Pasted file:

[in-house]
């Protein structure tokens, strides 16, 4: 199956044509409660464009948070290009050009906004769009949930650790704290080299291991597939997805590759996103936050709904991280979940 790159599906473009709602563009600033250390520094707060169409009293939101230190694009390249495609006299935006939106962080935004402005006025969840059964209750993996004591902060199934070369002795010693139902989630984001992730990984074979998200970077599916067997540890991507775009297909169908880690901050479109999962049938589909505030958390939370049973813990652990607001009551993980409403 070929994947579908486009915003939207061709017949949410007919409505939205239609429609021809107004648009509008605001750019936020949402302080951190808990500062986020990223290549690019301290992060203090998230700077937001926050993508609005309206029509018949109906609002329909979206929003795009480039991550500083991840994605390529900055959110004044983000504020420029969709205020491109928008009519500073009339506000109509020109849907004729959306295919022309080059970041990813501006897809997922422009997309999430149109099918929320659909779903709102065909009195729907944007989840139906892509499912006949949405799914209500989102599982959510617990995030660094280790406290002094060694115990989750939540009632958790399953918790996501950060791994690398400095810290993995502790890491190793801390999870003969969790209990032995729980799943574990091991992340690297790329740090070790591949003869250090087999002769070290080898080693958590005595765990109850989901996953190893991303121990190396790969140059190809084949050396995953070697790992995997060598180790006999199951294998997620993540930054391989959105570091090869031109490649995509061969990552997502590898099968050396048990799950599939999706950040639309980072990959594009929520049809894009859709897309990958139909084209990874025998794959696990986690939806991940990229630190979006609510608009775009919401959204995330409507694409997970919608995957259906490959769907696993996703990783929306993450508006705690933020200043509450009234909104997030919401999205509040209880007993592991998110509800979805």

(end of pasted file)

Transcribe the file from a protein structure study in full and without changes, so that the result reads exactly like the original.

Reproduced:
[in-house]
């Protein structure tokens, strides 16, 4: 199956044509409660464009948070290009050009906004769009949930650790704290080299291991597939997805590759996103936050709904991280979940 790159599906473009709602563009600033250390520094707060169409009293939101230190694009390249495609006299935006939106962080935004402005006025969840059964209750993996004591902060199934070369002795010693139902989630984001992730990984074979998200970077599916067997540890991507775009297909169908880690901050479109999962049938589909505030958390939370049973813990652990607001009551993980409403 070929994947579908486009915003939207061709017949949410007919409505939205239609429609021809107004648009509008605001750019936020949402302080951190808990500062986020990223290549690019301290992060203090998230700077937001926050993508609005309206029509018949109906609002329909979206929003795009480039991550500083991840994605390529900055959110004044983000504020420029969709205020491109928008009519500073009339506000109509020109849907004729959306295919022309080059970041990813501006897809997922422009997309999430149109099918929320659909779903709102065909009195729907944007989840139906892509499912006949949405799914209500989102599982959510617990995030660094280790406290002094060694115990989750939540009632958790399953918790996501950060791994690398400095810290993995502790890491190793801390999870003969969790209990032995729980799943574990091991992340690297790329740090070790591949003869250090087999002769070290080898080693958590005595765990109850989901996953190893991303121990190396790969140059190809084949050396995953070697790992995997060598180790006999199951294998997620993540930054391989959105570091090869031109490649995509061969990552997502590898099968050396048990799950599939999706950040639309980072990959594009929520049809894009859709897309990958139909084209990874025998794959696990986690939806991940990229630190979006609510608009775009919401959204995330409507694409997970919608995957259906490959769907696993996703990783929306993450508006705690933020200043509450009234909104997030919401999205509040209880007993592991998110509800979805």